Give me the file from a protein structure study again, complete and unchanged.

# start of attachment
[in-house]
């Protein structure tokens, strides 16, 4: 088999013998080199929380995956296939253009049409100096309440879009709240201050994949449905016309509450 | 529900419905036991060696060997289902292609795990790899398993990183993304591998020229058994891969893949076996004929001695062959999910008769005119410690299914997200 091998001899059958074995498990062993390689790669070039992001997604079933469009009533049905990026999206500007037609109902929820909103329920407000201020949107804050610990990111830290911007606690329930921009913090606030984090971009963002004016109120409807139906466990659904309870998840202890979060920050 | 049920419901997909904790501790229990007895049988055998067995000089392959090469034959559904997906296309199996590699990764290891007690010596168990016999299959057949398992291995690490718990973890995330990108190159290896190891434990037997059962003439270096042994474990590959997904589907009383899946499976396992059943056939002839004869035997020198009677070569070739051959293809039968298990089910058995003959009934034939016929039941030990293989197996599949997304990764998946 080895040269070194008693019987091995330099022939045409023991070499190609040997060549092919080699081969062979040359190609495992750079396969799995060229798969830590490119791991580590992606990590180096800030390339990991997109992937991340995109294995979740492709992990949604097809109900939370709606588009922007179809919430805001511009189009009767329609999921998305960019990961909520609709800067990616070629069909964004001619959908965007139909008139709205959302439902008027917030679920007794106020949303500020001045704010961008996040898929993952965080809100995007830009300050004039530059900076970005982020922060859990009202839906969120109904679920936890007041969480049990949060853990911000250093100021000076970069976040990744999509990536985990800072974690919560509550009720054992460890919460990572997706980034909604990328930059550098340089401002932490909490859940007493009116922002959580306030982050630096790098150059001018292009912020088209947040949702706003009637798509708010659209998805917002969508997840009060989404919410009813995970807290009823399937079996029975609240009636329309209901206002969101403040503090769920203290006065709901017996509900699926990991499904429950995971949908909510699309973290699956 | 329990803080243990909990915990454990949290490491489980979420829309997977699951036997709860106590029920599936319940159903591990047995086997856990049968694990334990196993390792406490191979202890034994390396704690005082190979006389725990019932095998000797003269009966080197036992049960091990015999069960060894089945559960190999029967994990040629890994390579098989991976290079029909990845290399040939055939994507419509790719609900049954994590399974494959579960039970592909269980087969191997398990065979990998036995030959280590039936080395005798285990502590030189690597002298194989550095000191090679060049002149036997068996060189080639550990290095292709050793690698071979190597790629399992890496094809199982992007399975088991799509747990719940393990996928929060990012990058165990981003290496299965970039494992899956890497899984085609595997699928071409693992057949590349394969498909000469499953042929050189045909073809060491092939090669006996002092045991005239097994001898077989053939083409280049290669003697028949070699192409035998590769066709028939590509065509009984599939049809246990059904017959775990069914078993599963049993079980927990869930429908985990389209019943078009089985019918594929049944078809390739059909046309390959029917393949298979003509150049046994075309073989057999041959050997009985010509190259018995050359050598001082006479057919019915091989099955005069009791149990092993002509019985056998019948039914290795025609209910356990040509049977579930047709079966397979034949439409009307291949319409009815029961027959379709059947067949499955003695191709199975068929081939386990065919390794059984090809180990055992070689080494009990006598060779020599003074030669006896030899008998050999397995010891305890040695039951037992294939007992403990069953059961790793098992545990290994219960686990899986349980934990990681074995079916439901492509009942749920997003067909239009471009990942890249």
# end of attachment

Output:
[in-house]
């Protein structure tokens, strides 16, 4: 088999013998080199929380995956296939253009049409100096309440879009709240201050994949449905016309509450 | 529900419905036991060696060997289902292609795990790899398993990183993304591998020229058994891969893949076996004929001695062959999910008769005119410690299914997200 091998001899059958074995498990062993390689790669070039992001997604079933469009009533049905990026999206500007037609109902929820909103329920407000201020949107804050610990990111830290911007606690329930921009913090606030984090971009963002004016109120409807139906466990659904309870998840202890979060920050 | 049920419901997909904790501790229990007895049988055998067995000089392959090469034959559904997906296309199996590699990764290891007690010596168990016999299959057949398992291995690490718990973890995330990108190159290896190891434990037997059962003439270096042994474990590959997904589907009383899946499976396992059943056939002839004869035997020198009677070569070739051959293809039968298990089910058995003959009934034939016929039941030990293989197996599949997304990764998946 080895040269070194008693019987091995330099022939045409023991070499190609040997060549092919080699081969062979040359190609495992750079396969799995060229798969830590490119791991580590992606990590180096800030390339990991997109992937991340995109294995979740492709992990949604097809109900939370709606588009922007179809919430805001511009189009009767329609999921998305960019990961909520609709800067990616070629069909964004001619959908965007139909008139709205959302439902008027917030679920007794106020949303500020001045704010961008996040898929993952965080809100995007830009300050004039530059900076970005982020922060859990009202839906969120109904679920936890007041969480049990949060853990911000250093100021000076970069976040990744999509990536985990800072974690919560509550009720054992460890919460990572997706980034909604990328930059550098340089401002932490909490859940007493009116922002959580306030982050630096790098150059001018292009912020088209947040949702706003009637798509708010659209998805917002969508997840009060989404919410009813995970807290009823399937079996029975609240009636329309209901206002969101403040503090769920203290006065709901017996509900699926990991499904429950995971949908909510699309973290699956 | 329990803080243990909990915990454990949290490491489980979420829309997977699951036997709860106590029920599936319940159903591990047995086997856990049968694990334990196993390792406490191979202890034994390396704690005082190979006389725990019932095998000797003269009966080197036992049960091990015999069960060894089945559960190999029967994990040629890994390579098989991976290079029909990845290399040939055939994507419509790719609900049954994590399974494959579960039970592909269980087969191997398990065979990998036995030959280590039936080395005798285990502590030189690597002298194989550095000191090679060049002149036997068996060189080639550990290095292709050793690698071979190597790629399992890496094809199982992007399975088991799509747990719940393990996928929060990012990058165990981003290496299965970039494992899956890497899984085609595997699928071409693992057949590349394969498909000469499953042929050189045909073809060491092939090669006996002092045991005239097994001898077989053939083409280049290669003697028949070699192409035998590769066709028939590509065509009984599939049809246990059904017959775990069914078993599963049993079980927990869930429908985990389209019943078009089985019918594929049944078809390739059909046309390959029917393949298979003509150049046994075309073989057999041959050997009985010509190259018995050359050598001082006479057919019915091989099955005069009791149990092993002509019985056998019948039914290795025609209910356990040509049977579930047709079966397979034949439409009307291949319409009815029961027959379709059947067949499955003695191709199975068929081939386990065919390794059984090809180990055992070689080494009990006598060779020599003074030669006896030899008998050999397995010891305890040695039951037992294939007992403990069953059961790793098992545990290994219960686990899986349980934990990681074995079916439901492509009942749920997003067909239009471009990942890249």